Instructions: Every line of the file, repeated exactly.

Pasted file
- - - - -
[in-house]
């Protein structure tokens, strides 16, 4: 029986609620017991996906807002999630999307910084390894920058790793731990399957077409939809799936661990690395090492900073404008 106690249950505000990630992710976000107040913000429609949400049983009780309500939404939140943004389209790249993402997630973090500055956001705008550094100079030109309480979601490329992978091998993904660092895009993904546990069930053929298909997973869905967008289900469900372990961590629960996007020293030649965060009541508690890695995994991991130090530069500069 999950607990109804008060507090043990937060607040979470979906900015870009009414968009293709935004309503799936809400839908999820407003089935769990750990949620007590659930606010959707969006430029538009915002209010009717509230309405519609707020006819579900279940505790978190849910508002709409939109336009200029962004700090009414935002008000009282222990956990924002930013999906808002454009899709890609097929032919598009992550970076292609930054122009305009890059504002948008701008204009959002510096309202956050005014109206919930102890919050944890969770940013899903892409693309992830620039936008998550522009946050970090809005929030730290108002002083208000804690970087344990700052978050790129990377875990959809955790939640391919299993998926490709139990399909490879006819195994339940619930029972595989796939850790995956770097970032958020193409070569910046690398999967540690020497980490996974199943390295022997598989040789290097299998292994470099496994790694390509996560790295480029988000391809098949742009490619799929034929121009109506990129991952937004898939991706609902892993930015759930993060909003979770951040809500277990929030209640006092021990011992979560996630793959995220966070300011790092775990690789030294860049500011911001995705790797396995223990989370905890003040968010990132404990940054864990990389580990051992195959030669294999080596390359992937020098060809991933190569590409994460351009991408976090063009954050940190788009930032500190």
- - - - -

[in-house]
């Protein structure tokens, strides 16, 4: 029986609620017991996906807002999630999307910084390894920058790793731990399957077409939809799936661990690395090492900073404008 106690249950505000990630992710976000107040913000429609949400049983009780309500939404939140943004389209790249993402997630973090500055956001705008550094100079030109309480979601490329992978091998993904660092895009993904546990069930053929298909997973869905967008289900469900372990961590629960996007020293030649965060009541508690890695995994991991130090530069500069 999950607990109804008060507090043990937060607040979470979906900015870009009414968009293709935004309503799936809400839908999820407003089935769990750990949620007590659930606010959707969006430029538009915002209010009717509230309405519609707020006819579900279940505790978190849910508002709409939109336009200029962004700090009414935002008000009282222990956990924002930013999906808002454009899709890609097929032919598009992550970076292609930054122009305009890059504002948008701008204009959002510096309202956050005014109206919930102890919050944890969770940013899903892409693309992830620039936008998550522009946050970090809005929030730290108002002083208000804690970087344990700052978050790129990377875990959809955790939640391919299993998926490709139990399909490879006819195994339940619930029972595989796939850790995956770097970032958020193409070569910046690398999967540690020497980490996974199943390295022997598989040789290097299998292994470099496994790694390509996560790295480029988000391809098949742009490619799929034929121009109506990129991952937004898939991706609902892993930015759930993060909003979770951040809500277990929030209640006092021990011992979560996630793959995220966070300011790092775990690789030294860049500011911001995705790797396995223990989370905890003040968010990132404990940054864990990389580990051992195959030669294999080596390359992937020098060809991933190569590409994460351009991408976090063009954050940190788009930032500190």